Deadly Earthquake Strikes South Asia
SCOTT SIMON, host:
This is WEEKEND EDITION from NPR News. I'm Scott Simon.
Hundreds, possibly thousands of people have been killed by an earthquake in South Asia. Pakistani-administered Kashmir was the worst-affected area. The epicenter was 60 miles northeast of Islamabad, the capital of Pakistan. Reports say that entire villages have been destroyed. We're joined from New Delhi by NPR's South Asia correspondent Philip Reeves.
Philip, thanks very much for being with us.
PHILIP REEVES reporting:
SIMON: What can you tell us from reports you've gotten there in the Indian capital about the impact of this quake in Kashmir?
REEVES: Well, it seems that the regional capital on the Pakistani-controlled side of Kashmir, the town of Muzaffarabad, is among the worst-hit places. Houses have been brought crashing down, though, not only there but in villages, and not only by the quake itself, but by some very large landslides, some of which are extremely serious, according to some reports, although the picture, it must be said, is unclear. This is a remote area and getting reliable information from it is difficult. Pakistan's prime minister, Shaukat Aziz, says that in northern areas of Pakistan, places here the epicenter of the quake, places which border the Pakistan-controlled part of Kashmir, that in some areas there half the homes have been destroyed, so that does give you some idea of the severity of this.
And on the Indian-controlled side of Kashmir, reports of severe damage have been coming in to towns and villages there, particularly Uri, which is a town close to the line of control. It's badly hit, we're told. In fact, one report says that up to 130 people may have been killed there. And also in Baramulla, which is a large--by Kashmiri standards, a large town where houses, many houses are reported to have collapsed.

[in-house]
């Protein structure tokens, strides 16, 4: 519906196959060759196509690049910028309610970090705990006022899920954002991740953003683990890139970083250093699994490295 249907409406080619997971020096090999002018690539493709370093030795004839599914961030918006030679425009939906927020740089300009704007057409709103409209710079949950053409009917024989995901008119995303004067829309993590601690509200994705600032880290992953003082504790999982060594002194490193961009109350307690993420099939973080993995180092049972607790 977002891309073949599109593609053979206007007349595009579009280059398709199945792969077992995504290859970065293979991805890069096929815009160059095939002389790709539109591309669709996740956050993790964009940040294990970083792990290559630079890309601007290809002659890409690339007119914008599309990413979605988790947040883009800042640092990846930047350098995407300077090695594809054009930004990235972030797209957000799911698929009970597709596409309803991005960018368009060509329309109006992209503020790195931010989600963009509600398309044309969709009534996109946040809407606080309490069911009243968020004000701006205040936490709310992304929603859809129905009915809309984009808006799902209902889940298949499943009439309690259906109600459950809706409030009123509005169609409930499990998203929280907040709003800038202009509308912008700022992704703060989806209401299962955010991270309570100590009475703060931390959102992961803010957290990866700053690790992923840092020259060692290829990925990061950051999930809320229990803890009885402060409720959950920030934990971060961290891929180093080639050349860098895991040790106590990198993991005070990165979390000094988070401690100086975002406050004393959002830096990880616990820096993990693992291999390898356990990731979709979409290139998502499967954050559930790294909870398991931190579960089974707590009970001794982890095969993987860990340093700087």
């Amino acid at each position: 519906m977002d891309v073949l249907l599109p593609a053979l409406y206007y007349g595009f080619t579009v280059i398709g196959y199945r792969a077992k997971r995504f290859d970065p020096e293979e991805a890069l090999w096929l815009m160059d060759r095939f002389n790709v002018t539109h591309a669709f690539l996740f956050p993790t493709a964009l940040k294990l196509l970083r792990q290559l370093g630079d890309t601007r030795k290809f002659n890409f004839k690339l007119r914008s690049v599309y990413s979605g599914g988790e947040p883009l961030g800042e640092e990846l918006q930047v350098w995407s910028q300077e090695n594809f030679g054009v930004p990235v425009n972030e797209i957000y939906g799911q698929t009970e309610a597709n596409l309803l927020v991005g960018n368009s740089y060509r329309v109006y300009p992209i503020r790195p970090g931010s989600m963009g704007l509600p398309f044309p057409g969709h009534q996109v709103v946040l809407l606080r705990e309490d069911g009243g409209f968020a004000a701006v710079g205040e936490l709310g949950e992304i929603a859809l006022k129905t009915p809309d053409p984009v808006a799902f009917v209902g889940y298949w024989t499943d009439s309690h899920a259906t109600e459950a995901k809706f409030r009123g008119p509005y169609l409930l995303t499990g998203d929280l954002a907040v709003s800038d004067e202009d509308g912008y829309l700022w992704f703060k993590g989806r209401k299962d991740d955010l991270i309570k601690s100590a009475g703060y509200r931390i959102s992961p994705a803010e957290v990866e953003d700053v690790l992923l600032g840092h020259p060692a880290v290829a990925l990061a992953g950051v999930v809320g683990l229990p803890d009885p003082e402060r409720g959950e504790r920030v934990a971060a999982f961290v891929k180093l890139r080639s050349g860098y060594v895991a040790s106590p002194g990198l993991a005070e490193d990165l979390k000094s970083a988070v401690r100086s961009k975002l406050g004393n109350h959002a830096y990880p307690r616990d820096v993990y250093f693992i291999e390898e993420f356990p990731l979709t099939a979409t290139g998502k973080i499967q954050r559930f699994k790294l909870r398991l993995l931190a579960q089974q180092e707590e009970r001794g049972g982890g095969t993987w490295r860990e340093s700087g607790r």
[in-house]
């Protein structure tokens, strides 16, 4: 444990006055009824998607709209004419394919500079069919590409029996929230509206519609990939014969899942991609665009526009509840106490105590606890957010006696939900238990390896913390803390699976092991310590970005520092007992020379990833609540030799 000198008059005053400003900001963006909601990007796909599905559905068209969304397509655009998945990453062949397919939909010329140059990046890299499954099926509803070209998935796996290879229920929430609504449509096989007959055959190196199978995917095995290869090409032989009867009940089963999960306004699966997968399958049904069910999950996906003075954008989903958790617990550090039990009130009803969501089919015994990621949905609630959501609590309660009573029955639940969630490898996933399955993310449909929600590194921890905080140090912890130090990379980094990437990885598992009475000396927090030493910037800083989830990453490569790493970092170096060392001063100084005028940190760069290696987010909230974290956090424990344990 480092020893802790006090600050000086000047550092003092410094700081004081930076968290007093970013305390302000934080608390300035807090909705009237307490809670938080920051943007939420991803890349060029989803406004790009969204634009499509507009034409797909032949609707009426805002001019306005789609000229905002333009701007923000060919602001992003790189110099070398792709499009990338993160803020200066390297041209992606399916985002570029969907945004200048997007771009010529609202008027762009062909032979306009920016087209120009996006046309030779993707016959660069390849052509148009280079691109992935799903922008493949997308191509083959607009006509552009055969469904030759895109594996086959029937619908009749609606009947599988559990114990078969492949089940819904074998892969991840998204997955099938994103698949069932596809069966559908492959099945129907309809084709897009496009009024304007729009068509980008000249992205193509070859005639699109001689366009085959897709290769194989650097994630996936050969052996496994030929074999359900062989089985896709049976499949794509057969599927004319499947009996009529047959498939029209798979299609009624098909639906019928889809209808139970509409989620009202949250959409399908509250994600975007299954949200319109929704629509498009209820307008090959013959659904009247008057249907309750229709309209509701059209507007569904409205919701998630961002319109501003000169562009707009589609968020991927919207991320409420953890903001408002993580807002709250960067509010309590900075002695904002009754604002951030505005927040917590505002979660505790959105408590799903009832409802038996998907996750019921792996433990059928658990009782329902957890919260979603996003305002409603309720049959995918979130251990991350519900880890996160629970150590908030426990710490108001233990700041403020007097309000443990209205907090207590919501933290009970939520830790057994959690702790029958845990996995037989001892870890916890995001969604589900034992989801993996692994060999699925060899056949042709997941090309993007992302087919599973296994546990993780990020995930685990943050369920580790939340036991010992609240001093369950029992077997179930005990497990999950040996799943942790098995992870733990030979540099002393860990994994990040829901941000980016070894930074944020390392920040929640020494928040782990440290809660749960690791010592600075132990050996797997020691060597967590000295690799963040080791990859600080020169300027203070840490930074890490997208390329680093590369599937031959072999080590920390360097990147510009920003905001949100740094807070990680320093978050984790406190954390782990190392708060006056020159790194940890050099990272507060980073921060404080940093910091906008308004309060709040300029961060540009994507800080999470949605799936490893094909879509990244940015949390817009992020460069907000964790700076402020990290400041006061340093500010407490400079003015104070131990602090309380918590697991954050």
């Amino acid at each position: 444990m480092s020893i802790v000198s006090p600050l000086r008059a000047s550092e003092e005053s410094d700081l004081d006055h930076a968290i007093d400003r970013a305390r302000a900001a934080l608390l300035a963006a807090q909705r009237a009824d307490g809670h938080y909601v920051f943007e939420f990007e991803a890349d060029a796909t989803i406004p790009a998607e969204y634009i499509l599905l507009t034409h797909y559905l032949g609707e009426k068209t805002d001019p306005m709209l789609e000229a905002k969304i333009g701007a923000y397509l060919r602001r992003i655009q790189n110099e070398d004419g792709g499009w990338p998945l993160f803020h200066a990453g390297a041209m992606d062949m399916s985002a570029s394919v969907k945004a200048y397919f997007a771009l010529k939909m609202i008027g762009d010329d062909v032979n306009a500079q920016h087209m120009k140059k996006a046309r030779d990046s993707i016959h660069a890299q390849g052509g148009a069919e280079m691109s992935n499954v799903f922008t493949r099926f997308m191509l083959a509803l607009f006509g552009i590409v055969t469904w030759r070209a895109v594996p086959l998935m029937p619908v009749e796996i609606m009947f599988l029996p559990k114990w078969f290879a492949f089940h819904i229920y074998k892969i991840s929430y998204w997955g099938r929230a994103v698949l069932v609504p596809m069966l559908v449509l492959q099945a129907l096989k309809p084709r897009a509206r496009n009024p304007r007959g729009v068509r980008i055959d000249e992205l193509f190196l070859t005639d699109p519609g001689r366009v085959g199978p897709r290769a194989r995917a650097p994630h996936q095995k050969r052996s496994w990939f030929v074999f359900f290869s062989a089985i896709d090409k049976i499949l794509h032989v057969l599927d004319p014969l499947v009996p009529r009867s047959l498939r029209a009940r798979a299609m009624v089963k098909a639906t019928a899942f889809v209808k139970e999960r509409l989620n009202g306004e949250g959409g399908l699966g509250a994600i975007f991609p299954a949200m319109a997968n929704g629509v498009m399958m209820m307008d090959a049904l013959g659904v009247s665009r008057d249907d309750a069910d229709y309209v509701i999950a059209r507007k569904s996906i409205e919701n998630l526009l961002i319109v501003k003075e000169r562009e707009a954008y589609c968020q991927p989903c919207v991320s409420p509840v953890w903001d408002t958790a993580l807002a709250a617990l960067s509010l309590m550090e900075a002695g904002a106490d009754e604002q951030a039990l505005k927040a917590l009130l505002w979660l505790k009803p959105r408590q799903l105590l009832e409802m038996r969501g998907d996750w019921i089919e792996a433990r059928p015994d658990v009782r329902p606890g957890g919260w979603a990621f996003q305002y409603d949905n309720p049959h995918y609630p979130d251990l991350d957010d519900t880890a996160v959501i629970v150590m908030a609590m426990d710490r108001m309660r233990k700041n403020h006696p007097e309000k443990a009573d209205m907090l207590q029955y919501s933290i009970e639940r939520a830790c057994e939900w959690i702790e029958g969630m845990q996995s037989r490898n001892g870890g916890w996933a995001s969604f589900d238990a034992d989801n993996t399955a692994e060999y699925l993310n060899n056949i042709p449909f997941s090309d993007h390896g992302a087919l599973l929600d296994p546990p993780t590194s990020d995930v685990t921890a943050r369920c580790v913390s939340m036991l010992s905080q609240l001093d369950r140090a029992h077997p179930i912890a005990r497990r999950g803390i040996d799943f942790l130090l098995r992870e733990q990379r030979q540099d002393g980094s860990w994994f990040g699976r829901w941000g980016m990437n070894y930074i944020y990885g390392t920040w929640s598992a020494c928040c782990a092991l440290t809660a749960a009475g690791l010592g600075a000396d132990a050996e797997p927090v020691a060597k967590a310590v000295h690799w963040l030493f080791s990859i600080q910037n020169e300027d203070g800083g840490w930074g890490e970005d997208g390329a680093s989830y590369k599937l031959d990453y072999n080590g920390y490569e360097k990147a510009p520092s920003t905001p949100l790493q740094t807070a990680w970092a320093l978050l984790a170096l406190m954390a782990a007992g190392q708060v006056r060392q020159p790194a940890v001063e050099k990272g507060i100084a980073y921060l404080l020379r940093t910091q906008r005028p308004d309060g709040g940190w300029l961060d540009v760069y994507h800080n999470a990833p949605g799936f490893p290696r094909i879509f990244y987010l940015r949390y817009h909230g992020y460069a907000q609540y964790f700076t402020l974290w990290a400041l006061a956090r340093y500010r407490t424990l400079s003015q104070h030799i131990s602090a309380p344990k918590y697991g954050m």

SIMON: And aftershocks have been strong, too, I gather?
REEVES: Yeah. There've been reports of four or five aftershocks and, of course, that's extremely traumatizing for people who were caught up in the first earthquake. They then, in some instances, left their buildings, some of them went out into fields only to find that the earthquakes appeared to be continuing. And so that has, in a sense, increased the mood of tension that appears to be emanating from that area. I think they've had a very bad day today in an area which is already badly traumatized by a long conflict that has claimed tens of thousands of lives over the last decade and a half. So it is, if you like, a sort of nightmare upon a nightmare that they've been living through for a long time.
SIMON: As you averred, of course, it's a heavily militarized area on both sides of the border because of the long-standing conflict between--disagreement, I guess we should say, sometimes, yes, even armed conflict between India and Pakistan, that would suggest, at the same time, there are a lot of military assets there that can be used for relief and recovery.
REEVES: Yeah, they're still there, although there has been a cease-fire in place. They're still, of course, there in large numbers and the army and air forces from India and Pakistan have been deployed. Helicopters have been scouring the area trying to assess the damage. That's no easy task in this kind of remote terrain. The first priority appears, among the authorities on both sides, to get--you know, to rescue people and to get them to shelter, and then to rebuild before the winter. This is very mountainous in parts, and it's gonna be difficult for anyone to survive without adequate shelters. They're gonna need new houses before the winter really bites.
SIMON: NPR's Philip Reeves in New Delhi, thank you very much.
REEVES: You're welcome.
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